If you are taking trekking poles, consider the Tarptent Notch. There really isn't a better trekking pole supported 3 season shelter on the market.Mar 24, 2014 at 7:10 pm #2085843
Since it sounds like the trekking poles would be 15 ounces of wasted weight, I think the Tarptent Moment DW would be a great option, since it doesn't rely on trekking poles.
The Six Moon Designs Skyscape Scout/Trekker, Big Sky Mirage 1P, and Lightheart Gear SoLong 6 are all hybrid (part single wall/part double wall) shelters.Mar 24, 2014 at 7:36 pm #2085847
J Dos AntosParticipant
@damagerLocale: Redwoods of Santa Cruz Mts
+1 on the Tarptent Notch. I borrowed a friend's Notch for several trips last year and finally bought my own about 3 weeks ago. As Dave said, I have not found a better 3-season shelter when everything is taken into consideration: ease of set-up, weight, price, function, versatility, dual vestibule, double-wall, dual entry, etc).
There are many reviews on BPL regarding Tarptent, and I never remember coming across a complaint in regards to durability. I'm not saying there are no complaints, just that I have never read one.
One caveat: I hike with trekking poles. And the Notch does require trekking poles.Mar 24, 2014 at 9:05 pm #2085877
@yh001Locale: New England
count me in as a +1 for a tarptent. my wife and i love ours!Mar 25, 2014 at 1:55 pm #2086074
The rider for Bike Grease and Coffee used a tarptent from Maine to South America. I think he's in Argentina now…
Durability is fine.Mar 25, 2014 at 4:59 pm #2086129
I agree with Dave, as long as you are carrying trekking poles it's hard to beat the Notch.Mar 25, 2014 at 5:04 pm #2086131
Everyone seems to lean towards the Notch, however it seems that the Contrail would be better in weather/wind with its ability to pitch lower when needed. I do quite a bit of camping at elevation and it can get quite gusty at times.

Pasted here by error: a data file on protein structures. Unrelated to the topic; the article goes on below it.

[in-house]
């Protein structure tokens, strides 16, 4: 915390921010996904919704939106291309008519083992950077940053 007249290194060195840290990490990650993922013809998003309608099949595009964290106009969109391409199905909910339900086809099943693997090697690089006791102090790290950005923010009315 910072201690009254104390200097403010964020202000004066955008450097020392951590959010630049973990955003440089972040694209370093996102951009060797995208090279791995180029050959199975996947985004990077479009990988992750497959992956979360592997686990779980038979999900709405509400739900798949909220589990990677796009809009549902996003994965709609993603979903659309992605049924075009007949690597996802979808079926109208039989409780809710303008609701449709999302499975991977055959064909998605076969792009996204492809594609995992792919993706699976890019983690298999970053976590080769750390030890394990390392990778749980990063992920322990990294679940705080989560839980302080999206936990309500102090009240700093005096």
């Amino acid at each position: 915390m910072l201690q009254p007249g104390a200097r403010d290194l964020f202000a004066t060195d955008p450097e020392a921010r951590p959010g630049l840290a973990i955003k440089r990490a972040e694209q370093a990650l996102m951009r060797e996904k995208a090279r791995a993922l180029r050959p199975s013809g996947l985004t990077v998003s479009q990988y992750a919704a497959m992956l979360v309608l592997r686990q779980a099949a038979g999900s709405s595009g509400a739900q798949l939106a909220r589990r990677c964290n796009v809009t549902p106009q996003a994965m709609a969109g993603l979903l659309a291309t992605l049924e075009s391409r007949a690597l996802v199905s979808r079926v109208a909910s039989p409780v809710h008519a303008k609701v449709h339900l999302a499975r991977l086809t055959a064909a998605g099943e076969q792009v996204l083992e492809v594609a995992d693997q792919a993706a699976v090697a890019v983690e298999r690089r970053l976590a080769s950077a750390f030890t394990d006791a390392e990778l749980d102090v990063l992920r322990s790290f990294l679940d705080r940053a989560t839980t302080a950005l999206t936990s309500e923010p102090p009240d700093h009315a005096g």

Anyone have experience with both, or with the Notch in winds? I must say that I'm attracted to the simplicity of the Contrail as well.Mar 25, 2014 at 5:10 pm #2086133
Yes, I have had both. The Notch is not as susceptible to changes in wind direction. In addition, it is far more stable in wind with the two pole set up and additional tensioners for guy lines at each pole side (requires 2 more pegs). With the semi partial solid inner tent, I would use it in shoulder season snow.
The Contrail has more room inside the living area.Mar 25, 2014 at 5:20 pm #2086139
>> additional tensioners for guy lines at each pole side (requires 2 more pegs) <<
I use the same peg for the additional guy outs, so no additional pegs are required. The additional guy lines add stability and let you roll up both sides of the vestibule for ventilation.Mar 25, 2014 at 6:25 pm #2086161
"I use the same peg for the additional guy outs, so no additional pegs are required."
Me too so I am not sure why I said that.Mar 25, 2014 at 6:45 pm #2086166
David U, you "had" the notch? Why don't you have it anymore?Mar 25, 2014 at 6:49 pm #2086168
No, still have a Notch John. I had the mesh inner version but now have the semi solid version, which I prefer.
I should have been clearer, thanks.Mar 25, 2014 at 7:54 pm #2086191
Since you don't wish to carry trekking poles, the Moment DW is the lightest of the Tarptent options, plus it has the advantage over the Contrail of being double wall.
Moment DW -> 34 oz
Contrail 27.5 + 7.5 -> 35 oz
Notch 26 + 15 -> 41 ozMar 25, 2014 at 8:28 pm #2086199
At Tarptent we have solid "substitute" poles at 4 oz each for the Contrailor Notch.
They are 0.490in / 12.4mm in diameter (45" high for the above)
Under Extras, second page "Vertical Support Poles" ($14 each)
See the comparison with the standard poles :
franco@tarptentMar 25, 2014 at 8:55 pm #2086204
Notch 27.5 + 3.8 -> 31.3 (Seam sealed, semi-solid inner with extra guy-outs)
My poles (Henry's standard offering) are only 3.8 oz a set.